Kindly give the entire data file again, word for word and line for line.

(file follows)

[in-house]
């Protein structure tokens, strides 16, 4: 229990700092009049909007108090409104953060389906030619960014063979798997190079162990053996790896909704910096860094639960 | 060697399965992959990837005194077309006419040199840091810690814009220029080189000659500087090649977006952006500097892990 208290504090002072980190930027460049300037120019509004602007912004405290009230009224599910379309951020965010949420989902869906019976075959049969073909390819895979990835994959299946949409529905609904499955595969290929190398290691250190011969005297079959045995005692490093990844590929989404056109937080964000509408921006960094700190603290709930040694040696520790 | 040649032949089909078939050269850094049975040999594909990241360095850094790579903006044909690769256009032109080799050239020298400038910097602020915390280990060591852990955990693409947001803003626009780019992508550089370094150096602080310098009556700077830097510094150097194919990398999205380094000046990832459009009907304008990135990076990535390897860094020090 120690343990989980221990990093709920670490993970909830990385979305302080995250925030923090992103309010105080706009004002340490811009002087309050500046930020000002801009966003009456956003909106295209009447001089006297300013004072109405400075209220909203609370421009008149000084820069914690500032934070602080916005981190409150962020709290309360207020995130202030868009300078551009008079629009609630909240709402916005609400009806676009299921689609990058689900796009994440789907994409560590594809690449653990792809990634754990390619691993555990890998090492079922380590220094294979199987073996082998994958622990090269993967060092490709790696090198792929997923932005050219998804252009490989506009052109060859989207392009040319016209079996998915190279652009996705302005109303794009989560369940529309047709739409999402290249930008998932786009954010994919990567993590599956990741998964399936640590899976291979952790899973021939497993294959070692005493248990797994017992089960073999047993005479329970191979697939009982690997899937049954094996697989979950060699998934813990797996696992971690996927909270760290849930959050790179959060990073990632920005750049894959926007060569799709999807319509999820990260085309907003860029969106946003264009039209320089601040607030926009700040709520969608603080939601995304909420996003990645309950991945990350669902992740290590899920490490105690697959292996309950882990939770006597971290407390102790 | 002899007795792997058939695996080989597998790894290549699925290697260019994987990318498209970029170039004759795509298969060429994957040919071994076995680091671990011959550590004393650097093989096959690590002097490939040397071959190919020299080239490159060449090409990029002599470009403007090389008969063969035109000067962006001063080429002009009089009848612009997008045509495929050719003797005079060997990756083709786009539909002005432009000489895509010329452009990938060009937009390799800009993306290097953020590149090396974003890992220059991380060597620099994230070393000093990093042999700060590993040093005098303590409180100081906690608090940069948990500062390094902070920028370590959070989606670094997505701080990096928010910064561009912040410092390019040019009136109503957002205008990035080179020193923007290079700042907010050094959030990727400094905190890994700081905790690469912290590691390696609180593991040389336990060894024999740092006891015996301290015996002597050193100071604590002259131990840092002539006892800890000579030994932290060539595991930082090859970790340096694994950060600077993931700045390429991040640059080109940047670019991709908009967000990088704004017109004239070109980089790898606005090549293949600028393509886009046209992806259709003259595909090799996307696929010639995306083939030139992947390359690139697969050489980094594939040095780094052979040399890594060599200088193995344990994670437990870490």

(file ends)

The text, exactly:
[in-house]
């Protein structure tokens, strides 16, 4: 229990700092009049909007108090409104953060389906030619960014063979798997190079162990053996790896909704910096860094639960 | 060697399965992959990837005194077309006419040199840091810690814009220029080189000659500087090649977006952006500097892990 208290504090002072980190930027460049300037120019509004602007912004405290009230009224599910379309951020965010949420989902869906019976075959049969073909390819895979990835994959299946949409529905609904499955595969290929190398290691250190011969005297079959045995005692490093990844590929989404056109937080964000509408921006960094700190603290709930040694040696520790 | 040649032949089909078939050269850094049975040999594909990241360095850094790579903006044909690769256009032109080799050239020298400038910097602020915390280990060591852990955990693409947001803003626009780019992508550089370094150096602080310098009556700077830097510094150097194919990398999205380094000046990832459009009907304008990135990076990535390897860094020090 120690343990989980221990990093709920670490993970909830990385979305302080995250925030923090992103309010105080706009004002340490811009002087309050500046930020000002801009966003009456956003909106295209009447001089006297300013004072109405400075209220909203609370421009008149000084820069914690500032934070602080916005981190409150962020709290309360207020995130202030868009300078551009008079629009609630909240709402916005609400009806676009299921689609990058689900796009994440789907994409560590594809690449653990792809990634754990390619691993555990890998090492079922380590220094294979199987073996082998994958622990090269993967060092490709790696090198792929997923932005050219998804252009490989506009052109060859989207392009040319016209079996998915190279652009996705302005109303794009989560369940529309047709739409999402290249930008998932786009954010994919990567993590599956990741998964399936640590899976291979952790899973021939497993294959070692005493248990797994017992089960073999047993005479329970191979697939009982690997899937049954094996697989979950060699998934813990797996696992971690996927909270760290849930959050790179959060990073990632920005750049894959926007060569799709999807319509999820990260085309907003860029969106946003264009039209320089601040607030926009700040709520969608603080939601995304909420996003990645309950991945990350669902992740290590899920490490105690697959292996309950882990939770006597971290407390102790 | 002899007795792997058939695996080989597998790894290549699925290697260019994987990318498209970029170039004759795509298969060429994957040919071994076995680091671990011959550590004393650097093989096959690590002097490939040397071959190919020299080239490159060449090409990029002599470009403007090389008969063969035109000067962006001063080429002009009089009848612009997008045509495929050719003797005079060997990756083709786009539909002005432009000489895509010329452009990938060009937009390799800009993306290097953020590149090396974003890992220059991380060597620099994230070393000093990093042999700060590993040093005098303590409180100081906690608090940069948990500062390094902070920028370590959070989606670094997505701080990096928010910064561009912040410092390019040019009136109503957002205008990035080179020193923007290079700042907010050094959030990727400094905190890994700081905790690469912290590691390696609180593991040389336990060894024999740092006891015996301290015996002597050193100071604590002259131990840092002539006892800890000579030994932290060539595991930082090859970790340096694994950060600077993931700045390429991040640059080109940047670019991709908009967000990088704004017109004239070109980089790898606005090549293949600028393509886009046209992806259709003259595909090799996307696929010639995306083939030139992947390359690139697969050489980094594939040095780094052979040399890594060599200088193995344990994670437990870490």